Events

Events

Research Institute for Literature and Cultural History

Upcoming and past events within the Institute

Take a look at our list of our upcoming and past events.


Thinking Out Loud: Shyness, Writing and the Everyday

Led by Professor Joe Moran and artist Jess Scott - 23 October, Bloom, Birkenhead

Professor Joe Moran has focused on the everyday – the history of mundane phenomena such as queuing, motorways or watching television that we mostly fail to notice or take for granted. More recently he has written on shyness, a chronic and common condition. His latest book, First You Write a Sentence, is a ‘style guide by stealth’, a celebration of how good writing can help us to notice the world and live more meaningful lives. This talk will bring together these interests as he explores the links between shyness, writing and observing the everyday.

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‘Between Land and Sea’: Launch of the Research Institute for Literature and Cultural History

The launch event for the Research Institute took place at Tate Liverpool on 20 September 2019. Keynote speaker, Professor Steven Mentz, delivered a lecture on ‘Acting Human in the Anthropocene: A Shakespearean Immersion’.

Steven Mentz is Professor of English at St. John’s University in New York City. He is both a Shakespearean scholar and and a leading figure in the development of blue (or oceanic) humanities, an exciting new area of research which brings together environmental, historiographical and literary studies.

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RISE Festival

Poet Helen Tookey has collaborated with artist Sarah Hymas to create 30 limited edition poetry pamphlets in response to Shanghai Sacred exhibition at Victoria Gallery. The work focuses on Sudley Field in south Liverpool, a space sacred to Helen. The free booklets are hidden in special places around Liverpool…so keep a look out. 

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Latest publication

The latest publication from Research Institute staff is Travelling Servants by Kathryn Walchester. Published by Routledge, it offers an account of alternative modes of writing about and experiencing the Home Tour and the Grand Tour. Kate’s other publications on travel writing include Gamle Norge and Nineteenth-Century British Women Travellers in Norway (2014) and Keywords for Travel Writing Studies (2019) with Charles Forsdick and Zoe Kinsley. Kate teaches a level 6 module on travel writing for LJMU English.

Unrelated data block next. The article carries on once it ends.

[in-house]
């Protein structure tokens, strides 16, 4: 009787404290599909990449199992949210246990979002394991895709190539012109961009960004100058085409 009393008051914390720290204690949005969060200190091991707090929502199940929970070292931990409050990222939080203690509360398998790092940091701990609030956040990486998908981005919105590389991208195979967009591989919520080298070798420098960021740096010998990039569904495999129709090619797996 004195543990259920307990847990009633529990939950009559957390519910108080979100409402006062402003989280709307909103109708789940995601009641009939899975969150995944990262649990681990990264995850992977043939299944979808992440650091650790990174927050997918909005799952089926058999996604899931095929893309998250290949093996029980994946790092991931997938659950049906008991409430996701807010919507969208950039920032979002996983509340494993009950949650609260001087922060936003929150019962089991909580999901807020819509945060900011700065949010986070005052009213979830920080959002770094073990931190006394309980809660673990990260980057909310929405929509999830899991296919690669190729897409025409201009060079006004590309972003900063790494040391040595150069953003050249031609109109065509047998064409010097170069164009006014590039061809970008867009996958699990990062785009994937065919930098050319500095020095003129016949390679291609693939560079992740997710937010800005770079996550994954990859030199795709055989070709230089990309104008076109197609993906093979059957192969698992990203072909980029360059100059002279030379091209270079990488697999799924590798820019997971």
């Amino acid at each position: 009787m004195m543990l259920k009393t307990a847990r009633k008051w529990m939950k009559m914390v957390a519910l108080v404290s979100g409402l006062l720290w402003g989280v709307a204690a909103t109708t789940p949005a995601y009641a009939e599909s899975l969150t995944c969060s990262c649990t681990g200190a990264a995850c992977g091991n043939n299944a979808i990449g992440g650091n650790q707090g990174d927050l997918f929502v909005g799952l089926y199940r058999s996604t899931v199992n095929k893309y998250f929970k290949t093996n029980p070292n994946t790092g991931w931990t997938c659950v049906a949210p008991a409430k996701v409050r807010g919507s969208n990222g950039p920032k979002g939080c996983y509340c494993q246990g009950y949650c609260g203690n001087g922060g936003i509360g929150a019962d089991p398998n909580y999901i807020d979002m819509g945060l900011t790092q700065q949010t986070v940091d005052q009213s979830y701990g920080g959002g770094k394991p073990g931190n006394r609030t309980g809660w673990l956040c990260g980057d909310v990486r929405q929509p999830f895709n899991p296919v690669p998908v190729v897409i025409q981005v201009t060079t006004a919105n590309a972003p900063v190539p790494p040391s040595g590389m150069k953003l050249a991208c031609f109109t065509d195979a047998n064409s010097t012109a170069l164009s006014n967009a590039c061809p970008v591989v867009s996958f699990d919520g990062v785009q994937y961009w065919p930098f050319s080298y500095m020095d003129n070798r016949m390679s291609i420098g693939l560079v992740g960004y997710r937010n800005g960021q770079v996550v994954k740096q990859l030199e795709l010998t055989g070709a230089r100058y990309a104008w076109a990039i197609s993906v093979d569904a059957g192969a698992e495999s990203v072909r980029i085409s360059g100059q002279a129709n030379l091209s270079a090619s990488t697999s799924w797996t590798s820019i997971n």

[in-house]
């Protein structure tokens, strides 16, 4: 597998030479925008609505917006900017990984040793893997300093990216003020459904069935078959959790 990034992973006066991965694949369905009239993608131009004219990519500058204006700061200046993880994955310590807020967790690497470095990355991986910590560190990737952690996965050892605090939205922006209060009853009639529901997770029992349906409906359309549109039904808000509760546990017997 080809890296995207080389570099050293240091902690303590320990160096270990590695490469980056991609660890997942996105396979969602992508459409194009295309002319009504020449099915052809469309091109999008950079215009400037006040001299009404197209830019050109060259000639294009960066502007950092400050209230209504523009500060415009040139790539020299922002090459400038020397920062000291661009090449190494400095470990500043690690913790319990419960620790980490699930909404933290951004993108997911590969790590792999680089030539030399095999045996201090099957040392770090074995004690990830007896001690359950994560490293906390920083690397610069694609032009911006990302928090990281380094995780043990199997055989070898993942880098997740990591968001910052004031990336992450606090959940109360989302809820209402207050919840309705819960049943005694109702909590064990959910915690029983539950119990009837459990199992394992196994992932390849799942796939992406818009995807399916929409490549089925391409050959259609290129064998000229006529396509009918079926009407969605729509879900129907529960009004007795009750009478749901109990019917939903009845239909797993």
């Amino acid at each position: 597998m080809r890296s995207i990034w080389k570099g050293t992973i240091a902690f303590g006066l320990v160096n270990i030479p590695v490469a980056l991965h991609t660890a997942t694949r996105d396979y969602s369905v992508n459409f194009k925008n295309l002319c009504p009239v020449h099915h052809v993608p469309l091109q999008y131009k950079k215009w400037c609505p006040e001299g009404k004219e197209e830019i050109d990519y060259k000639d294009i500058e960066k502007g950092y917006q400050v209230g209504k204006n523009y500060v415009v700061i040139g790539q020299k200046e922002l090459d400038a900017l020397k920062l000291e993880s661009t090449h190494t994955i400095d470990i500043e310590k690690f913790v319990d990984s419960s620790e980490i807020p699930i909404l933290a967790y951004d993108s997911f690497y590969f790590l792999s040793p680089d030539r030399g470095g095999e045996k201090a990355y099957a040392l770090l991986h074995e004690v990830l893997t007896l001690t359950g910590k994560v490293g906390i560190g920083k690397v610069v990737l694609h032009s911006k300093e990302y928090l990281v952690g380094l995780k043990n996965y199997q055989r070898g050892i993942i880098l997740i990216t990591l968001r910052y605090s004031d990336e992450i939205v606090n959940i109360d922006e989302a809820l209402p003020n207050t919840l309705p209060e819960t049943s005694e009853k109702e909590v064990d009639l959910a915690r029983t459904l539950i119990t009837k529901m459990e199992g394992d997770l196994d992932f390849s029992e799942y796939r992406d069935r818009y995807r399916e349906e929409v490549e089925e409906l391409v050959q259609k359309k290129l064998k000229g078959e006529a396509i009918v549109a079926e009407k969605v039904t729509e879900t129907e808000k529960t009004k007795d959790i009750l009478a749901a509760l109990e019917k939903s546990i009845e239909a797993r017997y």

Beyond Western Eyes: South Asian Women's Writing in Contemporary Contexts

On 28 June, LJMU hosted an international symposium, ‘Beyond Western Eyes: South Asian Women’s Writing in Contemporary Contexts’. The event was part of ‘Decolonising Feminism’, a research project led by Dr Fiona Tolan (English Studies, LJMU) and Dr Rachel Carroll (Teesside University) and funded by the Global Challenges Research Fund. The symposium brought together scholars working on South Asian and contemporary women’s writing in the UK, India and Pakistan.

Rich and challenging keynote papers were delivered by Dr Navtej Purewal (SOAS) on coloniality and the imperatives of contemporary feminist scholarship, and Dr Amina Yaqin (SOAS) on feminism and the secular sacred divide in contemporary Pakistan. A particular highlight of the day was a roundtable hosted by Dr Stuti Khanna from the Indian Institute of Technology, Delhi, and Dr Nukhbah Langah from Forman Christian College, Lahore: LJMU’s international partners on the Decolonising Feminism project. The roundtable included contributions via skype from postgraduate and early career participants joining the discussion from India and Pakistan, providing for an inspiring exchange of ideas across borders.

Society for the Promotion of Urban Discussion

On 28 June [the new Research Institute for Literature and Cultural History at] LJMU hosted the fifteenth meeting of SPUD: the Society for the Promotion of Urban Discussion. The society’s aim is to bring together scholars from a variety of disciplines (urban history, cultural history, architecture, planning, literature and other areas) to discuss the interaction between the social and the physical changes that occurred in British cities during the post-war period. Each meeting of SPUD takes place in a different city. At SPUD XV on 28 June, about 30 scholars participated and responded to papers given by Dr. Phil Child (University of Birmingham), Dr. Barnabas Calder (University of Liverpool) and Lynsey Hanley (LJMU).

Lynsey is a journalist and author of the books Estates: An Intimate History (2006) and Respectable: The Experience of Class (2016). A visiting research fellow at LJMU, she is also completing a PhD here on the role of public transport in the cultural imagination in the postwar era. Her paper for SPUD was titled ‘Imagining Good Transport’.

At the end of the event, the co-founders of SPUD, Dr. Otto Suamarez-Smith (University of Warwick) and Professor Simon Gunn (University of Leicester) thanked LJMU for hosting the event and making them so welcome.